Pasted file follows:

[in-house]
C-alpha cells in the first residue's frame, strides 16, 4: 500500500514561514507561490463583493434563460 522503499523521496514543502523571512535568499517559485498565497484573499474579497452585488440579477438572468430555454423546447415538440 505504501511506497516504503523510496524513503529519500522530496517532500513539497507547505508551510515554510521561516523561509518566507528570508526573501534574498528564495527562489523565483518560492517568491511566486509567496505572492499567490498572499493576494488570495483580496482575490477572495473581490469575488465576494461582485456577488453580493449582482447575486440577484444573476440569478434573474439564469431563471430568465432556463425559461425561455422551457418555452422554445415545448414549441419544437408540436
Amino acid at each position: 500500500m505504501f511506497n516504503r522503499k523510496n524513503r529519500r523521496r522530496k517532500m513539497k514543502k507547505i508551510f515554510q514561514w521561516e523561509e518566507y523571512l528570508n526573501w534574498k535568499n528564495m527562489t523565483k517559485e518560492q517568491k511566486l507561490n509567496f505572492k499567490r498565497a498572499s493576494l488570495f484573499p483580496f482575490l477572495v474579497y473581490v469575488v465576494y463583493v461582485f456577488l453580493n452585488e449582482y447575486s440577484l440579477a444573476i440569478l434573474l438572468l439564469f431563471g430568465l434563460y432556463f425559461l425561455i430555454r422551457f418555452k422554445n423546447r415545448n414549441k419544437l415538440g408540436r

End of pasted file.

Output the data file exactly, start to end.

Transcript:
[in-house]
C-alpha cells in the first residue's frame, strides 16, 4: 500500500514561514507561490463583493434563460 522503499523521496514543502523571512535568499517559485498565497484573499474579497452585488440579477438572468430555454423546447415538440 505504501511506497516504503523510496524513503529519500522530496517532500513539497507547505508551510515554510521561516523561509518566507528570508526573501534574498528564495527562489523565483518560492517568491511566486509567496505572492499567490498572499493576494488570495483580496482575490477572495473581490469575488465576494461582485456577488453580493449582482447575486440577484444573476440569478434573474439564469431563471430568465432556463425559461425561455422551457418555452422554445415545448414549441419544437408540436
Amino acid at each position: 500500500m505504501f511506497n516504503r522503499k523510496n524513503r529519500r523521496r522530496k517532500m513539497k514543502k507547505i508551510f515554510q514561514w521561516e523561509e518566507y523571512l528570508n526573501w534574498k535568499n528564495m527562489t523565483k517559485e518560492q517568491k511566486l507561490n509567496f505572492k499567490r498565497a498572499s493576494l488570495f484573499p483580496f482575490l477572495v474579497y473581490v469575488v465576494y463583493v461582485f456577488l453580493n452585488e449582482y447575486s440577484l440579477a444573476i440569478l434573474l438572468l439564469f431563471g430568465l434563460y432556463f425559461l425561455i430555454r422551457f418555452k422554445n423546447r415545448n414549441k419544437l415538440g408540436r